Alessandra arrived at Lovere in her car, and we went back home to get refreshed, before going once again to Bienno. Last night I didn’t really get a chance to have a good look around some of the artisanal displays, so I was looking forward to seeing what was available, and hopefully not spending too much! We’ll see how that turned out…

There were all kinds of shops, including one stall that was selling swords and daggers with elaborate designs! There were sculptors, wine merchants, craftsmen, and indeed all manner of artists displaying amazing creations. There were lamps that looked like giant flowers made of rice paper, grasses planted in mini sections of tree trunks, wood carvings, engravings, and on and on.

We did a bit of wine tasting, and I ended up carrying round a plastic cup around town with my drink. Plastic cup. Wine. No way these things go together! Besides drinks, there were stalls selling beautifully decorated chocolates, sweets, and biscuits, including a colourful display of macarons.

I was pleasantly surprised to hear the sound of Celtic music coming from one of the streets. Arriving into the main piazza, there was another band playing. A lady briefly came out in front of the crowd and performed some Irish dancing. It was so surreal to see and hear an Irish music performance in this out-of-the-way Italian village!

The band then began to play a local tune, and we were treated to the spectacle of a procession of couples dressed in colourful medieval costumes. Afterwards, we once again headed to the outdoor seating area where there was going to be another performance. This time, there were two acrobats on stilts wearing enormous winged costumes, dancing on-stage to colourful lighting effects. Another great show.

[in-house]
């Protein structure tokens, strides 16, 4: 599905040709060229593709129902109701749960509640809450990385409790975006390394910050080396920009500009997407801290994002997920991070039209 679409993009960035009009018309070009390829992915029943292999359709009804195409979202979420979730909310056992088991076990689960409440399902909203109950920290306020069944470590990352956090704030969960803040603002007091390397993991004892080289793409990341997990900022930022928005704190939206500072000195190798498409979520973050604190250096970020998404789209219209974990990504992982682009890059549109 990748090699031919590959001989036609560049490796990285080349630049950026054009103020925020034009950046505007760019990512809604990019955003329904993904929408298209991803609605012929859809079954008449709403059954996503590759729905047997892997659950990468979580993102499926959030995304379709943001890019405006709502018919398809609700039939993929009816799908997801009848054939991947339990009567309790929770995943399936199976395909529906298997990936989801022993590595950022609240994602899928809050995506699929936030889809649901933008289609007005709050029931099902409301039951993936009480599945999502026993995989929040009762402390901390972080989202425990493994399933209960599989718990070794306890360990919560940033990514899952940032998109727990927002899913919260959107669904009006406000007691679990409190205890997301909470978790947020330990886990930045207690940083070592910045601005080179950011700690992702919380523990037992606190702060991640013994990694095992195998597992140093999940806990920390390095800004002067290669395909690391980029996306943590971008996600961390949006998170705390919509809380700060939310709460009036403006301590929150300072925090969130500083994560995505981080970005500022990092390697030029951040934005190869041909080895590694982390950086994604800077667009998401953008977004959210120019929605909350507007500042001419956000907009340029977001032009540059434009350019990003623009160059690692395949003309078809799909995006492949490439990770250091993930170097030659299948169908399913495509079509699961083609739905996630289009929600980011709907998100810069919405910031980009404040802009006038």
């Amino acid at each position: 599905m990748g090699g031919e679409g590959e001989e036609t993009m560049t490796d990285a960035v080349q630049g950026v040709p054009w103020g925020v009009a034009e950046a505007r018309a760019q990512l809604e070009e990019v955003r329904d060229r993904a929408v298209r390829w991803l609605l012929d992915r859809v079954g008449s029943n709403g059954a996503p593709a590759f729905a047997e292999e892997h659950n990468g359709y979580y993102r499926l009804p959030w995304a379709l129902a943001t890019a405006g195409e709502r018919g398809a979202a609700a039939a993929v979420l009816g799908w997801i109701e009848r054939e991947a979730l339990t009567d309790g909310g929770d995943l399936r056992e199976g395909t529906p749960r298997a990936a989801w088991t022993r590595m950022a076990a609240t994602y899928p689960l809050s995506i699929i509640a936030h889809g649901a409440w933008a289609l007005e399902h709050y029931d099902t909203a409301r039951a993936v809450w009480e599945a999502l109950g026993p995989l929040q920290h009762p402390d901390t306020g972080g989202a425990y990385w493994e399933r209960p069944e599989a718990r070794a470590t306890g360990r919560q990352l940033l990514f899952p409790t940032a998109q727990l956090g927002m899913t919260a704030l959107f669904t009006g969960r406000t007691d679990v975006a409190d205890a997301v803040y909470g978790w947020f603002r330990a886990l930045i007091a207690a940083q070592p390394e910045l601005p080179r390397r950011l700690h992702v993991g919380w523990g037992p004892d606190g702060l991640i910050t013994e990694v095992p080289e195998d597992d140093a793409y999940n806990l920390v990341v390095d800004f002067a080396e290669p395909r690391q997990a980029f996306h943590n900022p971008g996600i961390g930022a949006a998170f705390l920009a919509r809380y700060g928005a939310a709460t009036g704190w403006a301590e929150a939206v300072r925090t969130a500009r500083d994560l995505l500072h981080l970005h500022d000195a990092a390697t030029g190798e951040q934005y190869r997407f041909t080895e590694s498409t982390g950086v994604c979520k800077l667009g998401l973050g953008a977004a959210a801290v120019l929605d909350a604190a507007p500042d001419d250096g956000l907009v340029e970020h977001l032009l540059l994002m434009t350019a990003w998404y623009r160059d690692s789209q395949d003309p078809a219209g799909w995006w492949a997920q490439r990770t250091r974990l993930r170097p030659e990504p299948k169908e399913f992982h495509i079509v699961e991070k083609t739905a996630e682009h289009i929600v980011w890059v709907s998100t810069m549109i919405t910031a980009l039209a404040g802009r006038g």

We grabbed a panino at the large tent, and I learned a new word–‘salamella’, which sounds like something awful in English (!), but is really just a type of smoked sausage.

It was dark now, though the steep and narrow streets of Bienno were beautifully lit by small lamps fixed to the buildings. We headed out again to look at some of the exhibitors. There was one artist whose work just completely stole my attention–she painted fantasy figures from The Lord of the Rings and of her own invention. They were strikingly beautiful. Alessandra happened to have met the artist before, when her niece did some modelling for one of her pictures. I ended up spending €140 on two of the paintings (acrylic on canvas), which luckily you could roll up! I actually had to go downhill to the bank to get money out to pay for it. Talk about an impulse buy! I still don’t have any regrets though–the paintings are simply beautiful. Now I wonder how much the frames will cost back in London…

Before going off to the car, we milled about in the small food market and I bought some more biscuits to take back home.

Well, I can’t quite believe it’s almost all over! Off to Bergamo airport tomorrow and back to London, which feels like a world away.

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Born and raised in Scotland, Hamish lives in London and works in the hectic world of the financial industry. In his spare time, he enjoys reading, eating out, swimming, dancing the tango, and, of course, planning his next trip to Italy.